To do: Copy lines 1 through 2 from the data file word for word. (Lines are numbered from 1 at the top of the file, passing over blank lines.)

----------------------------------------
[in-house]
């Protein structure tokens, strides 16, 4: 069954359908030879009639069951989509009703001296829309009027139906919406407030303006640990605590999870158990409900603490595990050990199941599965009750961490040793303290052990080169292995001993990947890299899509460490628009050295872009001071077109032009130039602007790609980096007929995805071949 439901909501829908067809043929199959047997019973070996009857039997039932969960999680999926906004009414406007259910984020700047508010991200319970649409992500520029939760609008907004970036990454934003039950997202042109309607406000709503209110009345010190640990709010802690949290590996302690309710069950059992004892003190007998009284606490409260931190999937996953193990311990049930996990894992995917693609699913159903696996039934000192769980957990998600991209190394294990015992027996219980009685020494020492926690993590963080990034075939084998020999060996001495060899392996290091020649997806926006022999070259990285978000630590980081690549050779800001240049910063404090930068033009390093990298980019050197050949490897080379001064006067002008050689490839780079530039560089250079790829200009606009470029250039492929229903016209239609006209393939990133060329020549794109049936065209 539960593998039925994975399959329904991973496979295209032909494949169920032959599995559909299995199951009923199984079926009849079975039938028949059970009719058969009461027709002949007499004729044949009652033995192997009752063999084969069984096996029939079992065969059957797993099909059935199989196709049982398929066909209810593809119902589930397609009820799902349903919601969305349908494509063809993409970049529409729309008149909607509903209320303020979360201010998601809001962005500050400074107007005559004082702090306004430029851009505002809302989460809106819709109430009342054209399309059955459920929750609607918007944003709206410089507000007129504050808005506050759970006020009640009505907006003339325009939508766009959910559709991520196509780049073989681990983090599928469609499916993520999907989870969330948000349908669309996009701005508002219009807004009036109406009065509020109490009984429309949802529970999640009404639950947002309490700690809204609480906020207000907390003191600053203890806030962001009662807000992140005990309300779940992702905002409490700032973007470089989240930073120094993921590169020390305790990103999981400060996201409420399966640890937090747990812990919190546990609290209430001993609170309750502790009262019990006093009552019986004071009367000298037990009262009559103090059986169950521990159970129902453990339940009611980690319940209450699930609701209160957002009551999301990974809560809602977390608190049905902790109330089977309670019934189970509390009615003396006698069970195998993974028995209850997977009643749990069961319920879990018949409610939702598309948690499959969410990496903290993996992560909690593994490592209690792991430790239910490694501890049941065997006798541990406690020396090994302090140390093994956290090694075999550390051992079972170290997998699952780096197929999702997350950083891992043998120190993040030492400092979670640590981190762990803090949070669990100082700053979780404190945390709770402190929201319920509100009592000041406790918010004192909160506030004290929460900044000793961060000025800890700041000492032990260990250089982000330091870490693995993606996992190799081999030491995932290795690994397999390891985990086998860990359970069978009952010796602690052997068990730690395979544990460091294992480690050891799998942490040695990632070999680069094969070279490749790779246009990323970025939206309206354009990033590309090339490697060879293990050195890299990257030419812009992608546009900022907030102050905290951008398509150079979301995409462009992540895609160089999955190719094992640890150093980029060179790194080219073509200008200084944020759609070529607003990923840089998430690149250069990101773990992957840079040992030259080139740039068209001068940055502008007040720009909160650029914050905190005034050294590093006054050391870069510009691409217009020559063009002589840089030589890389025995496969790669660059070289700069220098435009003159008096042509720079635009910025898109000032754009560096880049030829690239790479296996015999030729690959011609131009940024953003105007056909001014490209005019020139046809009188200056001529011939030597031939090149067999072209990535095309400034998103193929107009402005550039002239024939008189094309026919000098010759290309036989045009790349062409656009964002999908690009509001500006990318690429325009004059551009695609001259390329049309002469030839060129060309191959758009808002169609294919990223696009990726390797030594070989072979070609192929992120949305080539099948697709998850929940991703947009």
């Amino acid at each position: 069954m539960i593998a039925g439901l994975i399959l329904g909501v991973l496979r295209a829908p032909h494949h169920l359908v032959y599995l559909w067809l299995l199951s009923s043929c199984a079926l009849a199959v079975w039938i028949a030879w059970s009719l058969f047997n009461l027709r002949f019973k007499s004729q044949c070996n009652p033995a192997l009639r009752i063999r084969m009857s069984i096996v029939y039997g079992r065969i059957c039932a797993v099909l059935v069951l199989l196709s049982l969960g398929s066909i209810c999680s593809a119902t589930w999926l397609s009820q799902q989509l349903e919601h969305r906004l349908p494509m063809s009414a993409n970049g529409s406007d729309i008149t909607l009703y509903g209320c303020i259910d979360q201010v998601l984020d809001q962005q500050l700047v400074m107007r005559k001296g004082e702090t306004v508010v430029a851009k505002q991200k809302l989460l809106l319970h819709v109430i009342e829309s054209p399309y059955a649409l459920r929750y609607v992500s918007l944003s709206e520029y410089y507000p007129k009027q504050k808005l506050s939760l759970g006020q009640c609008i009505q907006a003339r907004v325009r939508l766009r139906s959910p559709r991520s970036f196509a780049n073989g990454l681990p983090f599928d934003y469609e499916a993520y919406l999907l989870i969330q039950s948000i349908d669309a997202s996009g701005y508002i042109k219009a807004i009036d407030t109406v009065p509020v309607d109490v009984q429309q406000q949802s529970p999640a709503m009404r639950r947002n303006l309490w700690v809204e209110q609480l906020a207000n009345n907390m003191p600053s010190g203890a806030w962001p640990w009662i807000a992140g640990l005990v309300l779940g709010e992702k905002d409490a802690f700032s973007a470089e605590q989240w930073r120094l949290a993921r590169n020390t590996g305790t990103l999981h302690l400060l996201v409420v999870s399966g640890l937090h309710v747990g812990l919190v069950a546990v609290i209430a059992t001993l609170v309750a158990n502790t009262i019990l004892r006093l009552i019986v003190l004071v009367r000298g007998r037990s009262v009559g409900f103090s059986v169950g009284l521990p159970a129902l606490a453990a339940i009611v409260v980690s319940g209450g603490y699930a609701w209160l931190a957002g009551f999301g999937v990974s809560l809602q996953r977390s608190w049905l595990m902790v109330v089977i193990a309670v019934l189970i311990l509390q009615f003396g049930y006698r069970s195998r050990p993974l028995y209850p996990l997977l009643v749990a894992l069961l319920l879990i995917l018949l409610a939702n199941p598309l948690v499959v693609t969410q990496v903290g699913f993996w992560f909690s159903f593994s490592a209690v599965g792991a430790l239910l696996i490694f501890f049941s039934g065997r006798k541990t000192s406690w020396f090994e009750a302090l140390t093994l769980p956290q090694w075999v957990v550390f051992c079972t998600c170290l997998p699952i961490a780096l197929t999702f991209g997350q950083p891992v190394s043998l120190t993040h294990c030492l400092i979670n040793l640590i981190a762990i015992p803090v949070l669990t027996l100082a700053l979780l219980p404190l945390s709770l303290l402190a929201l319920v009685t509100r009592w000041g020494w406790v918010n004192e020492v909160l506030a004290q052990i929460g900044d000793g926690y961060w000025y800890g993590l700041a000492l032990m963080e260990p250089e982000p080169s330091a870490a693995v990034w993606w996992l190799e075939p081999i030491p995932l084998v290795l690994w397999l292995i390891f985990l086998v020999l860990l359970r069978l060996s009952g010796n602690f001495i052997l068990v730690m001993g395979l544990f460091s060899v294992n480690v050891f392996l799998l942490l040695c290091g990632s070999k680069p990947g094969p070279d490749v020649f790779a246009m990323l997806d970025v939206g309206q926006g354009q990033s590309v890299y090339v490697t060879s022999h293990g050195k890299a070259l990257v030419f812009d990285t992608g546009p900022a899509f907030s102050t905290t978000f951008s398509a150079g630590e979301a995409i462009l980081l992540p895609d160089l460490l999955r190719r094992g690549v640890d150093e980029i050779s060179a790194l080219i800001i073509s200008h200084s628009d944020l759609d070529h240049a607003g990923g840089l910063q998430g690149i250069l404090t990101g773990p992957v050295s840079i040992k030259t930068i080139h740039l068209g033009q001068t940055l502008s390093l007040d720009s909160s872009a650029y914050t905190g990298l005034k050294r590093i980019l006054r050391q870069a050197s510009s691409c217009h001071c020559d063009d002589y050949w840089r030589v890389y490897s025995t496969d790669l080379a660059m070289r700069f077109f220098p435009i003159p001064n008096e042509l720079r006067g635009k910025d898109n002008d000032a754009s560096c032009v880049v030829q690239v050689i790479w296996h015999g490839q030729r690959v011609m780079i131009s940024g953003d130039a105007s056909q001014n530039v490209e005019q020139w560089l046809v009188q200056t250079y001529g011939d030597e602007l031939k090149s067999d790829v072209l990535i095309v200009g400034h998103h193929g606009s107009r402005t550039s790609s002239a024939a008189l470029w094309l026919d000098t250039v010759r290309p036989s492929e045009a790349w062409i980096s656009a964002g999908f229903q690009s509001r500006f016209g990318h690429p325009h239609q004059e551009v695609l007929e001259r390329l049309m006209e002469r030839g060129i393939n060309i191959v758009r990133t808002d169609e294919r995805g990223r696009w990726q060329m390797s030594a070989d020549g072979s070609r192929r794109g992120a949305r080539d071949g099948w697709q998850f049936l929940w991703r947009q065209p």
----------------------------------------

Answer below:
[in-house]
């Protein structure tokens, strides 16, 4: 069954359908030879009639069951989509009703001296829309009027139906919406407030303006640990605590999870158990409900603490595990050990199941599965009750961490040793303290052990080169292995001993990947890299899509460490628009050295872009001071077109032009130039602007790609980096007929995805071949 439901909501829908067809043929199959047997019973070996009857039997039932969960999680999926906004009414406007259910984020700047508010991200319970649409992500520029939760609008907004970036990454934003039950997202042109309607406000709503209110009345010190640990709010802690949290590996302690309710069950059992004892003190007998009284606490409260931190999937996953193990311990049930996990894992995917693609699913159903696996039934000192769980957990998600991209190394294990015992027996219980009685020494020492926690993590963080990034075939084998020999060996001495060899392996290091020649997806926006022999070259990285978000630590980081690549050779800001240049910063404090930068033009390093990298980019050197050949490897080379001064006067002008050689490839780079530039560089250079790829200009606009470029250039492929229903016209239609006209393939990133060329020549794109049936065209 539960593998039925994975399959329904991973496979295209032909494949169920032959599995559909299995199951009923199984079926009849079975039938028949059970009719058969009461027709002949007499004729044949009652033995192997009752063999084969069984096996029939079992065969059957797993099909059935199989196709049982398929066909209810593809119902589930397609009820799902349903919601969305349908494509063809993409970049529409729309008149909607509903209320303020979360201010998601809001962005500050400074107007005559004082702090306004430029851009505002809302989460809106819709109430009342054209399309059955459920929750609607918007944003709206410089507000007129504050808005506050759970006020009640009505907006003339325009939508766009959910559709991520196509780049073989681990983090599928469609499916993520999907989870969330948000349908669309996009701005508002219009807004009036109406009065509020109490009984429309949802529970999640009404639950947002309490700690809204609480906020207000907390003191600053203890806030962001009662807000992140005990309300779940992702905002409490700032973007470089989240930073120094993921590169020390305790990103999981400060996201409420399966640890937090747990812990919190546990609290209430001993609170309750502790009262019990006093009552019986004071009367000298037990009262009559103090059986169950521990159970129902453990339940009611980690319940209450699930609701209160957002009551999301990974809560809602977390608190049905902790109330089977309670019934189970509390009615003396006698069970195998993974028995209850997977009643749990069961319920879990018949409610939702598309948690499959969410990496903290993996992560909690593994490592209690792991430790239910490694501890049941065997006798541990406690020396090994302090140390093994956290090694075999550390051992079972170290997998699952780096197929999702997350950083891992043998120190993040030492400092979670640590981190762990803090949070669990100082700053979780404190945390709770402190929201319920509100009592000041406790918010004192909160506030004290929460900044000793961060000025800890700041000492032990260990250089982000330091870490693995993606996992190799081999030491995932290795690994397999390891985990086998860990359970069978009952010796602690052997068990730690395979544990460091294992480690050891799998942490040695990632070999680069094969070279490749790779246009990323970025939206309206354009990033590309090339490697060879293990050195890299990257030419812009992608546009900022907030102050905290951008398509150079979301995409462009992540895609160089999955190719094992640890150093980029060179790194080219073509200008200084944020759609070529607003990923840089998430690149250069990101773990992957840079040992030259080139740039068209001068940055502008007040720009909160650029914050905190005034050294590093006054050391870069510009691409217009020559063009002589840089030589890389025995496969790669660059070289700069220098435009003159008096042509720079635009910025898109000032754009560096880049030829690239790479296996015999030729690959011609131009940024953003105007056909001014490209005019020139046809009188200056001529011939030597031939090149067999072209990535095309400034998103193929107009402005550039002239024939008189094309026919000098010759290309036989045009790349062409656009964002999908690009509001500006990318690429325009004059551009695609001259390329049309002469030839060129060309191959758009808002169609294919990223696009990726390797030594070989072979070609192929992120949305080539099948697709998850929940991703947009």